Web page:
Mental Illness Vs. Religion: 4 Thoughts About the Church Against Depression


Anonymous asked a question:

What are your thoughts on mental illness and religion? I’ve seen some Christians state that you can pray mental illness away and once you’re saved you won’t be depressed or have suicidal thoughts anymore. As someone in the mental health field, it kind of annoys me to hear people say this. Mental illness is so complex and multifactorial but obviously there is a biological component to it. These people need medications and counseling to get better, not JUST God.


Hey dear friend, I once did an interview about this subject here:

– An Interview About Mental Health, Minority Stigma, and the Church Vs. Depression

I agree with you 100%. The way the church has approached mental illness has been misinformed at best and atrocious at worst. It’s the same with the westernized brand of bright-sided “positivism” and attempting to tell someone, “Cheer up, snap out of it, don’t cry, it’ll be okay, you have to be strong.”

Here are some thoughts to consider about the church and mental illness:


1) My guess is that any sort of harmful condition, from poverty to oppression to illness to addiction, gets moralized by those who are not involved. It gets easy to sling judgmental platitudes at issues we don’t understand; everyone is at risk of keeping a moral scorecard on the homeless, addicts, and those with mental illness, because generally it means, “They did something wrong to get there, so I don’t have to get involved.”


2) It’s understandable though that mental illness is seen less seriously than other issues: it’s not as “visible” as a physical injury, and we’re often biased by what we see (a bleeding gash, call an ambulance!) instead of what we don’t (a migraine? drink some water). This doesn’t make it right, but it takes a lot of time, patience, and empathy to see mental illness as a debilitating urgent condition.

Still, mental illness does need to be treated with the urgency of any other acute illness. I’m a big advocate of medicine and therapy. Some of us will need medicine for the rest of our lives, just like those with diabetes or heart issues will need lifelong medication. Mental illness, to me, is just as serious as cancer or car accidents: both can end in terminal conditions, and require just as much seriousness and safety in dialogue.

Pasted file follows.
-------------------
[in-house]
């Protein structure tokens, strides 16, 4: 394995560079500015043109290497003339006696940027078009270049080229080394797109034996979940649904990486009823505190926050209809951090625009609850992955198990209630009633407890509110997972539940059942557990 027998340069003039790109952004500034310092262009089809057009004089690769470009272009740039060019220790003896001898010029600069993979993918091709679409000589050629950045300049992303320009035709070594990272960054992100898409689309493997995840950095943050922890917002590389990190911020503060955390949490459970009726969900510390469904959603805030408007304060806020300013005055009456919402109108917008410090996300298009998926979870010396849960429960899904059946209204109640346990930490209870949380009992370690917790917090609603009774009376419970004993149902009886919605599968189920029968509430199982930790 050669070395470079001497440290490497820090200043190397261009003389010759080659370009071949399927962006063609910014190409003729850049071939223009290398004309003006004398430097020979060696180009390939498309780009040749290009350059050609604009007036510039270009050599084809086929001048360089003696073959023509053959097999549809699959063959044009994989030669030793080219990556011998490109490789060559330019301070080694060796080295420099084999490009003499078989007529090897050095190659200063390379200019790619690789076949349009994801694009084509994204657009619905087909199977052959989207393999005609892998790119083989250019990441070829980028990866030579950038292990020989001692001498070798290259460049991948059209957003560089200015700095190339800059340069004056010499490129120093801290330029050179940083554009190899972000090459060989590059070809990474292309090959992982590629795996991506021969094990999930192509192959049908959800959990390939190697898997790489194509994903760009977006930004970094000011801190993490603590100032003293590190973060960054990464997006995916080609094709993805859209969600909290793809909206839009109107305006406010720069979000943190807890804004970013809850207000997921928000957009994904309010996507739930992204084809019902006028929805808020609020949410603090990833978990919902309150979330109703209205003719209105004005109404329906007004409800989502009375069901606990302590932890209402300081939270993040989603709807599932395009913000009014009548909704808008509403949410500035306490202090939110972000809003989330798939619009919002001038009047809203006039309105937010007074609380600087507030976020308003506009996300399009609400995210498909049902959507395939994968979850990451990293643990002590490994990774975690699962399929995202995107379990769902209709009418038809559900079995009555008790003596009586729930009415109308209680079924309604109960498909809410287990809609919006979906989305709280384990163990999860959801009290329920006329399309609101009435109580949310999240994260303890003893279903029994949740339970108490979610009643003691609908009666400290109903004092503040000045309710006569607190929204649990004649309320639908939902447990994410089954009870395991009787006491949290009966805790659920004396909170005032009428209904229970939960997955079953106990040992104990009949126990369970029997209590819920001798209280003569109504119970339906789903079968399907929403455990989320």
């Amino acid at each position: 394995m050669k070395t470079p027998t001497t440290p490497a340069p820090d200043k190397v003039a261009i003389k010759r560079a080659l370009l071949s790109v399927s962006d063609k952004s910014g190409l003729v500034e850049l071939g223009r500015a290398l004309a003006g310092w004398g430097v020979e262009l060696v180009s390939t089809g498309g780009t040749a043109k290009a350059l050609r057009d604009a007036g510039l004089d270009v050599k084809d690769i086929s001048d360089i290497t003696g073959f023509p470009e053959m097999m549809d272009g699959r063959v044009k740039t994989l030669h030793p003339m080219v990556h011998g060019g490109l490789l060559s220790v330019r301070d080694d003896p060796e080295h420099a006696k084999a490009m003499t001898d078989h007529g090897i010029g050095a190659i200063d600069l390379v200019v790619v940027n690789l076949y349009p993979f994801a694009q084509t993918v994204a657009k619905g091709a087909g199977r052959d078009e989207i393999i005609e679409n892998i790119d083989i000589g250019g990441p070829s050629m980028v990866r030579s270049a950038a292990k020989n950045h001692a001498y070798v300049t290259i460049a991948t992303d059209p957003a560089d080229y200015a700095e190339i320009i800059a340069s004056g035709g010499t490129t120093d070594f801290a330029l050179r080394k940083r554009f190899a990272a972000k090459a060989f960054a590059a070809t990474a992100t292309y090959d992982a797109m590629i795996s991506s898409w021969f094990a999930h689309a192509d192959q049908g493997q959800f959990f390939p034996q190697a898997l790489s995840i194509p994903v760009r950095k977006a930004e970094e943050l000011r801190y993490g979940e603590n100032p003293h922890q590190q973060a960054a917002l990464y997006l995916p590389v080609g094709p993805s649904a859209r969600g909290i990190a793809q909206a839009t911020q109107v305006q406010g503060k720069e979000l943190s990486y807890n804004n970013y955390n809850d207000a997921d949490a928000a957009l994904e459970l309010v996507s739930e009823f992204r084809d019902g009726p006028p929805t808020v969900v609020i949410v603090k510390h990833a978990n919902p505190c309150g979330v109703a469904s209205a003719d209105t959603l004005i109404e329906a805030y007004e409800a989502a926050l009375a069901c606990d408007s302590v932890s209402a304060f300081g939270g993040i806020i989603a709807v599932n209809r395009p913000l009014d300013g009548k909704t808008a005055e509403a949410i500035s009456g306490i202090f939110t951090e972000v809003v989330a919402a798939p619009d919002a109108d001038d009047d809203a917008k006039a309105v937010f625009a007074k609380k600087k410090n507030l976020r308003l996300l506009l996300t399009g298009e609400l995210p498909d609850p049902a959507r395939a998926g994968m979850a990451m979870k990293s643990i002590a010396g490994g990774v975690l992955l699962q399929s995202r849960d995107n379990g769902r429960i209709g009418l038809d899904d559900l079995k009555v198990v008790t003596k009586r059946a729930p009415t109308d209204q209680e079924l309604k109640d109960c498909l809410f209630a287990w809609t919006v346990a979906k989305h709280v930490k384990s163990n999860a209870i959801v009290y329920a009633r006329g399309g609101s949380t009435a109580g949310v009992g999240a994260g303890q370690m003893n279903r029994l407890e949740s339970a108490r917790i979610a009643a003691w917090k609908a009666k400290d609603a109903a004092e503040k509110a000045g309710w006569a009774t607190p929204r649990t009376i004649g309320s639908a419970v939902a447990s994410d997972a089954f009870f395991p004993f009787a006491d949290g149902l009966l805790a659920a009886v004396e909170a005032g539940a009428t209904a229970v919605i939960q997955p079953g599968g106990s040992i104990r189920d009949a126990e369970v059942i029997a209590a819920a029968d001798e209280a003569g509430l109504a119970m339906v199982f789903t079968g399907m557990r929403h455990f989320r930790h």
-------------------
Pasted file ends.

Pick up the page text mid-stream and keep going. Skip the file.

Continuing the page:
3) As far as the “root cause” of depression and other mental illnesses, I think there are at least three factors to consider: biological, psychological, and social. Bio has to deal with our chemistry, psych with our internal mental processes, and social with our community context and trauma (I’m simplifying a lot here, and the factors can overlap, plus the science is ever-changing). For me, I also think there’s a spiritual element to it, but I say all that to say: there’s no singular approach to mental illness for every individual. We need all the help we can get. The more info, the better. The spiritual approach cannot work in a silo apart from other approaches, and vice versa.


4) A last thing: If your church, community, family, or circle of friends is ignorant about mental illness, I believe these are opportunities to speak up and create conversations and empathy. Of course, the degree to which you express these things is based on your comfort and boundaries and self-care. But I’ve been learning not to resent people who misunderstand mental health. I know that they have been indoctrinated to believe that “mental illness is a curse,” and it’s not always their fault they have been deceived. I can say my piece and leave the rest up to them. My hope is that we can make a brighter way for the generation after us.

J.S.


Image from Unsplash

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2 thoughts on “Mental Illness Vs. Religion: 4 Thoughts About the Church Against Depression

  1. I agree, this has been a problem in the past and people have been harmed by such ignorance. However, I have noticed some changes and people are becoming more educated on metal health issues.

    Like

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